The information is the same for all users of the website and they must be satisfied with whatever content is on offer at the time. It is similar to a printed brochure and most businesses and services find it essential to have at least this presence on the web. When changes need to be made, generally the owner of the website will need to employ a graphic artist or similar web designer to make those changes.
An engaging task for students, particularly secondary would be to use some of the excellent products available to build a website. With set templates, students are able to tackle a task which they may have initially considered to be beyond their capabilities. Whilst building their webpage, they are also honing their IT skills and engaging in learning. Gratification is instant and fun.
Economics students could design and build a website for a local business as part of their assessment. They would be required to research the business and what its needs were in relation to building a static website and then progress through the steps to build it, with regular consultation during the process with their chosen small business. The teacher could organise some resources beforehand for students to access, and store them on line.
According to the theory of constructivism, learners create knowledge as they attempt to understand their experiences (Driscoll, 2000.) and they are actively attempting to construct meaning from the task. The above activity allows students to create knowledge as they work through the process of designing the website. The ‘customer’ for whom they are creating the web page represents an authentic purpose and outcome.
Driscoll, M. P. (1994). Psychology of learning for instruction. Viewed August 17, 2009.
Wikipedia Website Viewed August 17, 2009 http://en.wikipedia.org/wiki/Website
Sunday, August 16, 2009
I uploaded some holiday pics and added comments to them, and then I added recorded comments. I found this incredibly easy and lots of fun. Embedding it into my blog was easy too, I love this tool! Students will love it too, although speed of internet access in schools could be a drawback.
I performed a search using ‘education’ as the keyword, and came up with 56 pages of Voice threads, but the one I particularly liked and thought would be very pertinent was one I was not able to use!
It is in the Library under ‘Education’ and called ‘Higher Ed from Della Curtis’ and shows the collaboration in a Voice thread between colleagues. It’s definitely worth looking at, so search for it.
I have posted the Voice thread below which displays some of Frank Lloyd Wright’s famous work. It’s worth a look just for the sheer visual pleasure of it!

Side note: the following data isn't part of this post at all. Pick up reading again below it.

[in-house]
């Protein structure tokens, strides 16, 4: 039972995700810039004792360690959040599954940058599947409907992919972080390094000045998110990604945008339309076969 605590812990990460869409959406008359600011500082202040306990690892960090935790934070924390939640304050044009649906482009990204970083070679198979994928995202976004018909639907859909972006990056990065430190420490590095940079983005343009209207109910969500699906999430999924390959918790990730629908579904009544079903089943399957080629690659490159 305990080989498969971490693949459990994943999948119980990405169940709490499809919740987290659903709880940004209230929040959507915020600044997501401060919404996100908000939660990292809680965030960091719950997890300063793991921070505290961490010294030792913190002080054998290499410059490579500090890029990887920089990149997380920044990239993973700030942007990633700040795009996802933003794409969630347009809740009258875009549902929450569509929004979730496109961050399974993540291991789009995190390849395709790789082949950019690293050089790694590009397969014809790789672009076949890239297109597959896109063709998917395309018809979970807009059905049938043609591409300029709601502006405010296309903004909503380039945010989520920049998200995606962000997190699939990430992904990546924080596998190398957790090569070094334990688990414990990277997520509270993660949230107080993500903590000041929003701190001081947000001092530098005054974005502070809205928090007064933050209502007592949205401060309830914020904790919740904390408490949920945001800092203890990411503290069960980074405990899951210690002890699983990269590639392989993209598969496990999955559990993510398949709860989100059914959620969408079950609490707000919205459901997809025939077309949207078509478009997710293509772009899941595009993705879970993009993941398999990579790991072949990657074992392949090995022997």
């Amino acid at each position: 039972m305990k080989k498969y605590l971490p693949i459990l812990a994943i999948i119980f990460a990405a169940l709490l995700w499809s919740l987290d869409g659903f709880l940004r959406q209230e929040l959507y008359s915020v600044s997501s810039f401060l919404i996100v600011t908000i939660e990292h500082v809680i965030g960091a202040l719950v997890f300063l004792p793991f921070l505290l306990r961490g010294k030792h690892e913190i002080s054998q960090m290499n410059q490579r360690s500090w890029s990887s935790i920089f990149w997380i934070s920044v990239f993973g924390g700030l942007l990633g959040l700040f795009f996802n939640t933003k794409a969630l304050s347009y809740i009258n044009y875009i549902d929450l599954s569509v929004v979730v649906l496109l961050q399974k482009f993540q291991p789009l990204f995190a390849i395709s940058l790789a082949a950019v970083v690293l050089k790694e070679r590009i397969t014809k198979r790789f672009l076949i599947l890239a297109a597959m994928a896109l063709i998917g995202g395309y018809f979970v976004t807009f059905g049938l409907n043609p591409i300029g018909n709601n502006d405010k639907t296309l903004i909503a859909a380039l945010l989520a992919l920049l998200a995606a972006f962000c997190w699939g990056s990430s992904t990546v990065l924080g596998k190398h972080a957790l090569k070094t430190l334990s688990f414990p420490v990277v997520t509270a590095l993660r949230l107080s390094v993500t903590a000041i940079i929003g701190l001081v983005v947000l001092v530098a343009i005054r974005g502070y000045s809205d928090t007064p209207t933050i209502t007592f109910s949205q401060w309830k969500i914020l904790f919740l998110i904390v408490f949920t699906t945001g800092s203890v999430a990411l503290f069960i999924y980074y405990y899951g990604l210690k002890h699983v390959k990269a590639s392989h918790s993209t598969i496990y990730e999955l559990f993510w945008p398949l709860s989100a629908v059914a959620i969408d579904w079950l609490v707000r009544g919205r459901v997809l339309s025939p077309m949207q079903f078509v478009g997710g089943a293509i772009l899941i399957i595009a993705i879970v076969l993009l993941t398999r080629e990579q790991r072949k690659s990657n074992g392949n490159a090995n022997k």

And here is mine.
Whilst searching for more information about Voice Thread and how to use it, I found a fabulous Wiki where educators share their examples of Voice Threads and how they are using them in the classroom. There are some wonderful models on this page so take a look.
I think this technology is perfect for students to use when they want to explain a project, not just to display it. They can talk the viewer through why they included certain aspects/ideas, offer different perspectives and encourage comments.
If a class could establish a link with another class in a different country on a common project/theme, imagine the endless possibilities for utilising this technology. It would provide a fantastic opportunity for students to really understand the perspective of students from another country and how they look at and evaluate similar projects.
This ties in with Engagement Theory (Kearsley and Schneiderman , 1999) as not only are students receiving different perspectives, but they are receiving those perspectives from around the another part of the world and another culture.
Another use for secondary classes could be as a pre information program about an upcoming topic to be studied. Students could get a feel for the topic before they plunged into it in a new term, and (maybe!) even have some prior knowledge to bring to the classroom.
The teacher could also upload a picture or video and ask all students to analyse and leave their comments for homework. This would be a great collaborative project.
A Grade 6 teacher in the US, Bill Ferriter, found that using a Voice Thread, more of his students participated more actively on line than in the classroom. Some students are unwilling to put up their hand in class, but were more than willing to participate vigorously via the Voice Thread. They also felt that it gave them time to think about what they wanted to say.